My Slap of Reality
Have you read a book or an article that just slaps you in the face with reality? Not just an ‘aha!‘ moment, but a ‘wow, I’m a complete asshole‘ kind of way? I’m quite good at making my own assumptions and running with them, so I deal with this slap in the face fairly often. Here’s my latest.
“Hand to Mouth: Living in Bootstrap America” by Linda Tirado will absolutely knock the wind out of you with it’s blunt, straight to the point musings. I disagree with several aspects of it, and I could argue with the author on some points, but I still think it’s a book everyone should read.
This is the short post by Linda Tirado that went viral before her book became a reality.
Tirado truly revealed to me what privileges I have as a middle class woman. I was born an able bodied, mentally sane person, to two, able bodied, mentally sane people, with good jobs. Not only that, but my parents always supported me, and implemented the beliefs that anything is possible for me. I’ve never been hungry. I’ve never been financially stressed. I’ve never really had to do without anything I want or need.
I drive old vehicles with lots of miles, but they’ve never disappointed me.
I know what it’s like to have an ugly snaggle tooth, but I’ve also had the privilege of getting it corrected.
I’ve been without health insurance, but I’ve always been privileged with great health in general.
I have lost a parent to crime, but my family was able to afford an attorney.
Though I don’t fully agree with Tirado, her writings got me thinking. Beyond the obvious, “I have more money” what other privileges do I have, that those in poverty do not?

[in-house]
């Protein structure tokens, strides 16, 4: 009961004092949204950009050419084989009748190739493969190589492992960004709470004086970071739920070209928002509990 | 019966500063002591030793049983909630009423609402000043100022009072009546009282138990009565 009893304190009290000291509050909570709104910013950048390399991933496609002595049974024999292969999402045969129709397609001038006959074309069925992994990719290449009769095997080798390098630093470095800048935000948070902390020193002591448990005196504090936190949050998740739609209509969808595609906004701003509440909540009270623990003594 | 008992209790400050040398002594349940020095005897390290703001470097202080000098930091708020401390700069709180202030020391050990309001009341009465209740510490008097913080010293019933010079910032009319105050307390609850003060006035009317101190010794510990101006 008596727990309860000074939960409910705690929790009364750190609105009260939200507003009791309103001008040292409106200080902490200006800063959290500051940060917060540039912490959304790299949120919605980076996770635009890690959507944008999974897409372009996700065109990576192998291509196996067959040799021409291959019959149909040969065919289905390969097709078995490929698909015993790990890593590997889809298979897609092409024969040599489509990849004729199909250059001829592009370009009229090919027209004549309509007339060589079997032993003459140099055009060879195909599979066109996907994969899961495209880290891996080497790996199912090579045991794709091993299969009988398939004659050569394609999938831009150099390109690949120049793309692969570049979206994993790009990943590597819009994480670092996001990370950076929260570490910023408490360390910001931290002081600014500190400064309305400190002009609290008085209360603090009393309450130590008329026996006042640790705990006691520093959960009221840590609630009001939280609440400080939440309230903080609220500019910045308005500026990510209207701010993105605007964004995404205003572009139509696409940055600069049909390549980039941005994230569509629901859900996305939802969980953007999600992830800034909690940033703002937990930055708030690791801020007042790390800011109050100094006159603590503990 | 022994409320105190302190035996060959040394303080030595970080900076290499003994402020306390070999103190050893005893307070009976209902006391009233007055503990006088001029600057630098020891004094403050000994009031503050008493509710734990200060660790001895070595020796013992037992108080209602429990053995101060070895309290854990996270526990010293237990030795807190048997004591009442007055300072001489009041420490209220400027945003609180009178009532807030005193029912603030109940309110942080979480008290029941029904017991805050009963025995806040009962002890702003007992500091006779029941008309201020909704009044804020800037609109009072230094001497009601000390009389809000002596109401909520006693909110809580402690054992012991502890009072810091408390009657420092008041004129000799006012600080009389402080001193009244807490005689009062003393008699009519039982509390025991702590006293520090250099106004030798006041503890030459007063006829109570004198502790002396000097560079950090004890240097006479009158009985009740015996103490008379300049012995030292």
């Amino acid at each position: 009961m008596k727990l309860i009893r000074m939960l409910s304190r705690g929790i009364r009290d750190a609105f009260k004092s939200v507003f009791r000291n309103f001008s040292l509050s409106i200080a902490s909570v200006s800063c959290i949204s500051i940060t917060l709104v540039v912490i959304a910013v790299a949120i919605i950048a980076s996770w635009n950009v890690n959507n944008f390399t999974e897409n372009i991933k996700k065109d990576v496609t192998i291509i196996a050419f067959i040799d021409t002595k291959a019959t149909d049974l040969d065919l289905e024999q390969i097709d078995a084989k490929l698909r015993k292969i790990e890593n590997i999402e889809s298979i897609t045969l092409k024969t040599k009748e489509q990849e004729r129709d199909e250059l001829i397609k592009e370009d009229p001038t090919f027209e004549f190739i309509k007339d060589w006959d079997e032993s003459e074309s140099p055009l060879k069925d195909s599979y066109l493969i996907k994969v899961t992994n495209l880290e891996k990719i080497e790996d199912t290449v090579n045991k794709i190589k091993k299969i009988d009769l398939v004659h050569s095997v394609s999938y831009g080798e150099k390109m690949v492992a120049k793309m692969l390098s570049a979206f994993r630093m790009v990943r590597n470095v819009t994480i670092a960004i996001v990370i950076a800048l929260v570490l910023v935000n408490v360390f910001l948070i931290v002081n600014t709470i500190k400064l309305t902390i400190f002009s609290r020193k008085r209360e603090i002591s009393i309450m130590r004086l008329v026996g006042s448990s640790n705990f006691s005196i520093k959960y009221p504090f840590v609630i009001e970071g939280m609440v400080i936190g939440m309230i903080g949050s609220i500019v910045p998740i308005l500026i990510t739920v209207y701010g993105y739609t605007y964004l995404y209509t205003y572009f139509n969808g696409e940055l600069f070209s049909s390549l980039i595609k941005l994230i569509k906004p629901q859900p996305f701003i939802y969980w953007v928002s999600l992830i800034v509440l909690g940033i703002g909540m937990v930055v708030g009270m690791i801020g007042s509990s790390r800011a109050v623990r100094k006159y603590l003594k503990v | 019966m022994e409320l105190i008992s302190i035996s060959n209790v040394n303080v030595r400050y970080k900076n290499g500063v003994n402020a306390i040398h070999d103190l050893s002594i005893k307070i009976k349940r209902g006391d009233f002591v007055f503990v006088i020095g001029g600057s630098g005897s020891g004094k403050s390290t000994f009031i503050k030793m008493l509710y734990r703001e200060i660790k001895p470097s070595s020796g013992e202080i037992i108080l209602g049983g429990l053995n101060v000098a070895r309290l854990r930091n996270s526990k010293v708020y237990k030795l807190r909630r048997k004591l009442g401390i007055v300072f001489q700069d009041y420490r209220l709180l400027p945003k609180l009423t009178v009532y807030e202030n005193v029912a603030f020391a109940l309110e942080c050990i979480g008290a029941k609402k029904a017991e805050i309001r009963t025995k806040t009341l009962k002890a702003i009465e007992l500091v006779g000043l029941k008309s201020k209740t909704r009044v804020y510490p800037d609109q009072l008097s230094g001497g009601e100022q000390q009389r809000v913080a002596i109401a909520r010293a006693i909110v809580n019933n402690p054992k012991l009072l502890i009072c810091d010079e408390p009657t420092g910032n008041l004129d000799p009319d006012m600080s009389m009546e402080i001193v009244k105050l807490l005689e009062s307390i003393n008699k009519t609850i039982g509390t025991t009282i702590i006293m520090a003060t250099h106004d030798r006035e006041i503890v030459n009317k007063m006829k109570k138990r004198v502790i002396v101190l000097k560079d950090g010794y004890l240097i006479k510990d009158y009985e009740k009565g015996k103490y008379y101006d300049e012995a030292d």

Saving Money is Easier for Me
- I can buy my goods in bulk. If I see a five gallon bucket of detergent for sale for $25, I have the ability to buy it, rather than buy six 100oz bottles at $15 each. “an extra ten dollars” is a luxury that many don’t have.
- I’m able to use coupons. I have the transportation and the $3 to stop by a store once a week to pick up a newspaper. I also have the skill and knowledge to know how coupons best work, and when to use them. I also have the free time, and the energy, in my schedule to leisurely cut coupons.
- I have the knowledge and the additional cash to be preventative. I can change my oil on my own. If my heater is making funny noise, I have a husband who is knowledgeable, or who can at least hire a handyman. If I do lose a tire, I can put on the spare, that I had the spare cash to buy, to continue on my merry way. Many people don’t have that privilege. To them, losing a tire means that they’re late for work (which is a loss of money) or even fired.
- I’m also able to buy higher quality products that last longer. My $75 boots will last me at least a year, if not two. Someone who doesn’t have $75 to spend, will have to buy a $10 pair of shoes, ten times or more.
Keeping my Morals is Easier for Me
- If I don’t want to do a certain task, I can reject it. I’m not so desperate for money that I’ll just do anything that is asked of me. This can range from declining to clean a toilet, to turning down sexual favors. I have control of my life.